I told myself yesterday that I would stop thinking about the whole NYCPS New Chancellor debacle, yet, here I am.
While I find the choice of Cathie Black deeply troubling (I don't live in New York, but it's the most or the second most populous school system in the country), I am buoyed by The New York Times surprisingly and sensibly critical coverage of this development, especially given my current grief over the death of quality journalism as I know it.
As The Washington Post provided near rubber stamp coverage and editorials (folks such as Bill Turque and Valerie Strauss excepted) of the Rhee/Fenty administration, so has The New York Times for Klein/Bloomberg and their mayoral and new education reform proteges.
The NYT coverage has expressed skepticism in the appointment of someone so inexperienced here. They've reported on the secret and undemocratic path that Bloomberg took in deciding to replace Klein with Black, and this piece implies cronyism in the choice. There's this article on all the challenges that would face Black. And then there's the coverage which depicts legitimate obstacles to Black's appointment. Finally, there's this "Room for Debate" forum which asks, "Who's Qualified to Run New York City Schools?" I was pleased by the thoughtfulness of many of the responses. Now, I haven't seen the New York Times editorials or columns yet. I'm dubious, though, because, for example, The Washington Post's education journalism has been far superior to the commentary.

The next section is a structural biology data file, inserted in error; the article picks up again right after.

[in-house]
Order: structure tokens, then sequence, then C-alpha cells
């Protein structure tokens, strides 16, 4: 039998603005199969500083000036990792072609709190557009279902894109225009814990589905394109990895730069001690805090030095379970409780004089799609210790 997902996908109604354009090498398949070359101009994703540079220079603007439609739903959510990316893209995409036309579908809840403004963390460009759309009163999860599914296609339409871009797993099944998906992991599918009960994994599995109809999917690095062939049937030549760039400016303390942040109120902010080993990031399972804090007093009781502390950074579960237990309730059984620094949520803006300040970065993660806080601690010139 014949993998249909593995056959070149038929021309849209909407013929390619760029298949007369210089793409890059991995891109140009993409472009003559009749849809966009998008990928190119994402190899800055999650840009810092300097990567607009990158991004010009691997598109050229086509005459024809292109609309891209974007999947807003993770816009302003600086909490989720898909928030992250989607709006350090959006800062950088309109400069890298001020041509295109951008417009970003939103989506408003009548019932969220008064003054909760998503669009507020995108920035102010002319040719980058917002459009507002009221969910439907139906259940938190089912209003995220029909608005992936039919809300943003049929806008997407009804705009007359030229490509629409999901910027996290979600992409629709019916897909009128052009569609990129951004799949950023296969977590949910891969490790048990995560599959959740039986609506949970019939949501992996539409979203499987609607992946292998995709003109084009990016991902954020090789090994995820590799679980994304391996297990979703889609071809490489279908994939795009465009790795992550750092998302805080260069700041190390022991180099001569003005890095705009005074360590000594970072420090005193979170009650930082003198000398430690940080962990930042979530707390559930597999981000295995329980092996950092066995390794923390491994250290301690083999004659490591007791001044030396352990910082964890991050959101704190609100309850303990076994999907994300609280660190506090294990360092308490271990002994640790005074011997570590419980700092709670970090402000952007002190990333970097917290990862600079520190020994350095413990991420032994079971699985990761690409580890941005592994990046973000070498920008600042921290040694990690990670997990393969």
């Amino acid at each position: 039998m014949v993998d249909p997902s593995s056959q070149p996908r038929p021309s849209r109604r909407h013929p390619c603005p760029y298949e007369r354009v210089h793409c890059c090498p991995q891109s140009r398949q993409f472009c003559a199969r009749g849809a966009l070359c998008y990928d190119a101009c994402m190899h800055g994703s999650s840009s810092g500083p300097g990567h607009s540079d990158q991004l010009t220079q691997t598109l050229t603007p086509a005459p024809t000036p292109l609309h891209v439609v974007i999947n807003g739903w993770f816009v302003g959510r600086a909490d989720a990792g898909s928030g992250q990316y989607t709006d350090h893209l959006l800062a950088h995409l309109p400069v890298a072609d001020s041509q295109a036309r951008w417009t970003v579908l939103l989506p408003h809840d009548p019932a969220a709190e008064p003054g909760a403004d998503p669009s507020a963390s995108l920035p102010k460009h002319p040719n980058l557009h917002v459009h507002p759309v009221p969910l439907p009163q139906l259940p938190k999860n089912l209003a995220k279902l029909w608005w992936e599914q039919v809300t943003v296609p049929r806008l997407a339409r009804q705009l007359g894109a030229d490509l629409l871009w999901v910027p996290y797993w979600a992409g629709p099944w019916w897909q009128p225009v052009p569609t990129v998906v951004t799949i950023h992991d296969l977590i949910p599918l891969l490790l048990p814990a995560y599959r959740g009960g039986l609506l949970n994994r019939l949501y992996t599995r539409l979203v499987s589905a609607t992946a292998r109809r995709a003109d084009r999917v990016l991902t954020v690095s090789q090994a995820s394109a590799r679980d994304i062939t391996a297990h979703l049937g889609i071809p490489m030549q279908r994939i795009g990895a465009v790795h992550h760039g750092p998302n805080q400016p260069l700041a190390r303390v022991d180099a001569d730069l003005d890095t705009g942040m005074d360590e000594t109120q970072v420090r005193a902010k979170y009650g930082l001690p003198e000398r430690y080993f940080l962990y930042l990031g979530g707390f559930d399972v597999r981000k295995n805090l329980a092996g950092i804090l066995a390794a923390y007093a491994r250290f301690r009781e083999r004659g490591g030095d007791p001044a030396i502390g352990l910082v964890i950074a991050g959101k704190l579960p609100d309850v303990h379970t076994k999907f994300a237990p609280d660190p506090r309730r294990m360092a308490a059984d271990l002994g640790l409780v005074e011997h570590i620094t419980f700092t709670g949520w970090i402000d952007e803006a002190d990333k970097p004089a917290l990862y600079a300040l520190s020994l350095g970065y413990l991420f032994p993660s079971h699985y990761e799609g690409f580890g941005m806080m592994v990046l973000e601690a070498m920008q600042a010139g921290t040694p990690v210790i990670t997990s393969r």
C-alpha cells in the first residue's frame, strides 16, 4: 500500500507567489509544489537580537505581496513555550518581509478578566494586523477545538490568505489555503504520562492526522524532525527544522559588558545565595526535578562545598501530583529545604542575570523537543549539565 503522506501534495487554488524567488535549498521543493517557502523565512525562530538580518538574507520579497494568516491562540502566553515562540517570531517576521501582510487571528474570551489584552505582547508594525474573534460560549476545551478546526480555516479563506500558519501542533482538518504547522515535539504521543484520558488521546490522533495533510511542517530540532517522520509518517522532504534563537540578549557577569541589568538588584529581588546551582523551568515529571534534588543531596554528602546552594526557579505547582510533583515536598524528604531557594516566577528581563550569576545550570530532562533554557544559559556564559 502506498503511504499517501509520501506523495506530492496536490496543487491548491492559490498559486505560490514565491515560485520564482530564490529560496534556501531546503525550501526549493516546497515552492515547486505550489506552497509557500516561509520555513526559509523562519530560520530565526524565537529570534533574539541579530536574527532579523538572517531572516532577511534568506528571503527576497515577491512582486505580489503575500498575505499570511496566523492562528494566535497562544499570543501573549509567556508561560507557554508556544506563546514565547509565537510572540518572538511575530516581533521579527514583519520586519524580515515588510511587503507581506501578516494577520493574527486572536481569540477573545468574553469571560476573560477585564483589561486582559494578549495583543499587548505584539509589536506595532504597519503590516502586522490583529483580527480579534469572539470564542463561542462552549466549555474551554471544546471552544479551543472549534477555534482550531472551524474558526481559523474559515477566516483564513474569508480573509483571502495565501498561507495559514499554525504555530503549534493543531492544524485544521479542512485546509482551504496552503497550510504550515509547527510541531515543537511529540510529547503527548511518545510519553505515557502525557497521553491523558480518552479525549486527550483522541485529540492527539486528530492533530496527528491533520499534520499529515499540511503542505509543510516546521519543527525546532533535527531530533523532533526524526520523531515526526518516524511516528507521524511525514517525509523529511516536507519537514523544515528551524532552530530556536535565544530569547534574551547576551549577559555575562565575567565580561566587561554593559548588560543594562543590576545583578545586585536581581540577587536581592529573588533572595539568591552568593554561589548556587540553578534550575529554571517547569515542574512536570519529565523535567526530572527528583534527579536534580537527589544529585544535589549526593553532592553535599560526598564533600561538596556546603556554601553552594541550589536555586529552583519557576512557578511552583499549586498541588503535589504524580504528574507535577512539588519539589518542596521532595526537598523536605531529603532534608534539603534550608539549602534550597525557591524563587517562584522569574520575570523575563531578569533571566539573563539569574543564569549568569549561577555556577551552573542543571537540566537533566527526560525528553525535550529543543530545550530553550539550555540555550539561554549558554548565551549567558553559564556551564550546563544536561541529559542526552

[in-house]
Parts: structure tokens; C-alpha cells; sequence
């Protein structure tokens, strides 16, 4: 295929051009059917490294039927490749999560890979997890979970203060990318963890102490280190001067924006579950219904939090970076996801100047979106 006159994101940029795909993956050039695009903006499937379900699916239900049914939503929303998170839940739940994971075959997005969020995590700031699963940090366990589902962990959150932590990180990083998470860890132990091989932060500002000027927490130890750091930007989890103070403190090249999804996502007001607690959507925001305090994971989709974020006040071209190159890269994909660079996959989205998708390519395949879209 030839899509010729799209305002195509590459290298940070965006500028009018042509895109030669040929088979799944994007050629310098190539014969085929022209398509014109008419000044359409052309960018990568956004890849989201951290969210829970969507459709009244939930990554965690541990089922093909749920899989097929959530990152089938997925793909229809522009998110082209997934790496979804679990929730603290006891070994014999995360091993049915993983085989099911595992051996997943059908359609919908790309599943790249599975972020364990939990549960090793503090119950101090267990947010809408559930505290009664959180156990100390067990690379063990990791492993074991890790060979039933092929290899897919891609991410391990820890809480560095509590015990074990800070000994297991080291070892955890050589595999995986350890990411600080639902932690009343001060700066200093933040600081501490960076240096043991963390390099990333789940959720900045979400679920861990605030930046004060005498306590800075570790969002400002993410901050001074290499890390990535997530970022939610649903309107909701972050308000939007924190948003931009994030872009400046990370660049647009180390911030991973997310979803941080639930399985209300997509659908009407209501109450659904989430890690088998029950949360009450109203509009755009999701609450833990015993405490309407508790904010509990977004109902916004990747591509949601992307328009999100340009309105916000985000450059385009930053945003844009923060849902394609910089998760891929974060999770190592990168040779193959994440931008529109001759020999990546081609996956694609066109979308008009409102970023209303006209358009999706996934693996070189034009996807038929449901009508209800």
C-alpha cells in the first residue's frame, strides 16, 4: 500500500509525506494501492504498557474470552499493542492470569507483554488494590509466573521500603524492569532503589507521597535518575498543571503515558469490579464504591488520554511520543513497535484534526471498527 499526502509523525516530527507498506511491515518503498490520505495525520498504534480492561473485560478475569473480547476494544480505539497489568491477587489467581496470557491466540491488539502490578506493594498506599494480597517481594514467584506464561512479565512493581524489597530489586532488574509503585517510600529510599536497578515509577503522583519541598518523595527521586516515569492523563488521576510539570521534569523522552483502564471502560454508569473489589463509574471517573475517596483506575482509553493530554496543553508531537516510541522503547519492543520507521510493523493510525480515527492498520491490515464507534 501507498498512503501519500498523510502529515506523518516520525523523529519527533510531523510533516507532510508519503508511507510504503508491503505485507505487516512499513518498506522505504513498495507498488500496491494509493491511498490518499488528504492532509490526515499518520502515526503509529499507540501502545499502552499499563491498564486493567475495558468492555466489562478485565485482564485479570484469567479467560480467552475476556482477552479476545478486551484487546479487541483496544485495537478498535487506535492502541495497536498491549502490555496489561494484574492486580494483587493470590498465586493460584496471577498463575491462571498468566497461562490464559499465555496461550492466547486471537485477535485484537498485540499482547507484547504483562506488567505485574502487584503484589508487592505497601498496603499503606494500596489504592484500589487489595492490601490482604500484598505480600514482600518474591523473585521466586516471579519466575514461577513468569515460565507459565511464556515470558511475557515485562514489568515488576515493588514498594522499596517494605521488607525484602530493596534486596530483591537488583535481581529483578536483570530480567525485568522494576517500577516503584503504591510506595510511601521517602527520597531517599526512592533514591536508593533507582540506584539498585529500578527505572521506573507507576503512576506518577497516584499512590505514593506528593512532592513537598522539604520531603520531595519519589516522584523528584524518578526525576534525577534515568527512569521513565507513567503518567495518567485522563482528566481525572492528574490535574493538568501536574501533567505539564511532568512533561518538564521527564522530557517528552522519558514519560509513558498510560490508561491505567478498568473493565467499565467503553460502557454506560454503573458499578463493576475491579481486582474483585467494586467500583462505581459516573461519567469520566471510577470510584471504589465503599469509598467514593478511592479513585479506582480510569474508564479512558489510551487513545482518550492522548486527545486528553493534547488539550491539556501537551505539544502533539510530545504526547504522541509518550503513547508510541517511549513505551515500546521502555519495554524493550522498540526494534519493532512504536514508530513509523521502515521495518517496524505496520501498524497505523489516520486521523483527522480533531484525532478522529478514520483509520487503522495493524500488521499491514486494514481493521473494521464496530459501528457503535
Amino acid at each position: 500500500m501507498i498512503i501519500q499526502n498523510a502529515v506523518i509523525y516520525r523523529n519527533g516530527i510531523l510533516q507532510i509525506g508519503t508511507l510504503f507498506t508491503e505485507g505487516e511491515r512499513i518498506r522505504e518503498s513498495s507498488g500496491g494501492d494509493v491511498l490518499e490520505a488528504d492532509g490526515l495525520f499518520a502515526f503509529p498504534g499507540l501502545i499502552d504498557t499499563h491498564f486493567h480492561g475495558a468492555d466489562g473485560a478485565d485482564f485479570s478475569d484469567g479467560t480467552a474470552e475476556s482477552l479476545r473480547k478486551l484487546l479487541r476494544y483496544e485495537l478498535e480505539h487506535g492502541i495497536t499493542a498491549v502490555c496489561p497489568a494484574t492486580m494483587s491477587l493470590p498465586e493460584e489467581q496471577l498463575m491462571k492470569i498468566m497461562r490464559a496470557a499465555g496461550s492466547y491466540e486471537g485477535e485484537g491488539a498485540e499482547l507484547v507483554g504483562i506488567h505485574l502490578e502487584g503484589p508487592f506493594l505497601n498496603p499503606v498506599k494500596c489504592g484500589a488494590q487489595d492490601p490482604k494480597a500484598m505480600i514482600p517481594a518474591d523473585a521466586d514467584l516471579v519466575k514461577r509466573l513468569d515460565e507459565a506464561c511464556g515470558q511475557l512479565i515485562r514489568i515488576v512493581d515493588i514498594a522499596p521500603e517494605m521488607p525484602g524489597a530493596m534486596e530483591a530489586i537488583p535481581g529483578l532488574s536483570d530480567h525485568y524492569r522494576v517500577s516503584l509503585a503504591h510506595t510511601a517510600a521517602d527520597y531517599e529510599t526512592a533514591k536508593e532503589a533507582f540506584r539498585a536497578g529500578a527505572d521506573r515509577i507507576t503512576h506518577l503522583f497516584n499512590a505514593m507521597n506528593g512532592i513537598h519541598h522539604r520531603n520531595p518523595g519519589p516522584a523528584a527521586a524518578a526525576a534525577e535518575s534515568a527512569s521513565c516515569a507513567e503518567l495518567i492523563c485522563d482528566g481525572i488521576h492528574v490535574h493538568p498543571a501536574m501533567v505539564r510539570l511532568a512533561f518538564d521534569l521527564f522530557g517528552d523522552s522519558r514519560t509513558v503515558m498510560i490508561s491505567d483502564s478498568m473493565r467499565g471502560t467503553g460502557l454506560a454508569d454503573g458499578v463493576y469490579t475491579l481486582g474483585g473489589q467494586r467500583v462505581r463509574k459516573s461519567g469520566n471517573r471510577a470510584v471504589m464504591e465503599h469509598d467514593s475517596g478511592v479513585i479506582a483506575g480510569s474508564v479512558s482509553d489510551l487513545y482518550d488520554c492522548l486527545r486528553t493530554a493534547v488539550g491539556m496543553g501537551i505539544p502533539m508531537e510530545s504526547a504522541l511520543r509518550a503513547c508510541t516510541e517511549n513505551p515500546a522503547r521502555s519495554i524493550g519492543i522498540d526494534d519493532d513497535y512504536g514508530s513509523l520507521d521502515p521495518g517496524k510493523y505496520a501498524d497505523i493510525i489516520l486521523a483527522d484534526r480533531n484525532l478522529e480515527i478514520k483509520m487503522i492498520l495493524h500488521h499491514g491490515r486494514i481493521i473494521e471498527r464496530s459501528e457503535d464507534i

New York University education historian Diane Ravitch wrote this illuminating blog post on the decision for The New York Review of Books. It's a scholarly look at the history of New York City Public Schools, specifically at their central administration, and while her tone is skeptical, she ends with the sentiment that New Yorkers should "give her [Black] a chance" and "wish her luck." A commenter says that her "graciousness and let's wait and see attitude should be emulated."
I agree, but only with half of this. Many Washingtonians greeted Adrian Fenty and Michelle Rhee with cautious optimism only to wish they hadn't. Even New Yorkers who supported Klein aren't happy with Black's impending appointment. I mean, haven't we given these business oligarchs enough of a chance to know their approach isn't appropriate for education (not to mention business--look at our economy!)? Haven't at least some of their reforms been tried previously and been shown not to work? Are the people of New York City now supposed to bend over while their public school system is being spanked into annihilation? Cathie Black has asked for "patience" while she "gets up to speed on the issues facing K-12 education." I thought that education reform was "urgent" and that we weren't supposed to waste our time "joining hands and singing 'Kumbaya'."
I say: Fight Black's appointment first. If that fails, then New York City will see if they are forced to be patient and to wish her luck.
UPDATE I: I am starting to wonder if maybe Cathie Black isn't being used as some theorize Harriet Miers was--as a sacrificial lamb so that Bush could appoint John Roberts without much protest. Bloomberg does have a history of appointing people from the business sector for public sector jobs, though, and I'm not sure who John Roberts' educational equivalent would be. Michelle Rhee? Howard Fuller?